I have been fascinated with leadership since my first involvement as a student leader in college. I quickly became inspired by the concept of leadership and started learning from those around me so that I coudl make a difference in my local and greater community. My leadership journey has has taught me lessons of success and failure alike. As with most things in life, my failures of leadership have taught me infinitely more about who I want to be than my successes. In order to know who you are and who you wish to become, you must also know who you are not and who you wish not to become.

What has always fascinated me about leadership is the emotional connection shared between a leader and those they are leading. Some of my favorite figures in history are the charismatic leaders like Martin Luther King Jr., Archbishop Desmond Tutu, and John F. Kennedy. The connection that these leaders actively develop with their constituents is absolutely inspiring. None of them have been perfect but their legacies continue to endure the test of time.

I agree with Thomas Peters that management is more about arranging and telling and leadership is more nurturing and enhancing but I also think it is more complex than that. At the core of any management or leadership structure is the relationship and at even a more basic level it is about energy and control.

Both management and leadership produce results but leadership has an x-factor that management doesn’t inherently share and that is participation. Management is a title, Leadership is an action. Not all leaders have to be managers just as not all managers are leaders simply because they have power or control.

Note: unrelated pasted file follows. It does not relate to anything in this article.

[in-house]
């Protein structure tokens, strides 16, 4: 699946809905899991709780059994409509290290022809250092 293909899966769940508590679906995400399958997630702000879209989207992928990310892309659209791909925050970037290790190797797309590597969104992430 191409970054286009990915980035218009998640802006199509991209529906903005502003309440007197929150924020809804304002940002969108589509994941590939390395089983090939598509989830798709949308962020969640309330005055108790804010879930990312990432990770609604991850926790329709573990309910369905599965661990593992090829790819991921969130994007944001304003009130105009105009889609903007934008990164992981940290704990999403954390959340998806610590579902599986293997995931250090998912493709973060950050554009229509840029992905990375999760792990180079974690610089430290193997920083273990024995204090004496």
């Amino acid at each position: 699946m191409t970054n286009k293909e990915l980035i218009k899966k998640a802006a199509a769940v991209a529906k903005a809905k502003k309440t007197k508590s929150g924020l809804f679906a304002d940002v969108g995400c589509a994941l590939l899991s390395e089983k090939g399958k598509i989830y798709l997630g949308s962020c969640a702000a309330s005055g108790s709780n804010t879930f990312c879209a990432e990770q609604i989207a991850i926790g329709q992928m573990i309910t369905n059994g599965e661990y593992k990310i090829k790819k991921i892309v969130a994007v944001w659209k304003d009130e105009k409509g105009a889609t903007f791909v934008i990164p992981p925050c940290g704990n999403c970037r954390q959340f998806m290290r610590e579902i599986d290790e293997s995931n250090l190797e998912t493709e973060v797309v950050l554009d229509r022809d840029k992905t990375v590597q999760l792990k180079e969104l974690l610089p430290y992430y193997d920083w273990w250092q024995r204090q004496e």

The sharing of energy and control by a leader happens when the leader sees those they lead as members of a shared community. The leader understands three very important truths:

1. You can not lead if no one is willing to follow you - Leadership without follower-ship is simply someone taking a walk by themselves. Without someone to help you achieve your goals you lose the power of synergy, one of the amazing outcomes of successful leadership. If you have followers and are careful to nurture your relationships with those followers, your synergy is more likely to become sustainable. In order to nurture your relationships you must care about those that follow you. Others can tell when you truly care about their well being, their opinions, dreams, and desires, as well as their development as a leader. Ultimately you must give your follower-ship a reason to trust you and your leadership.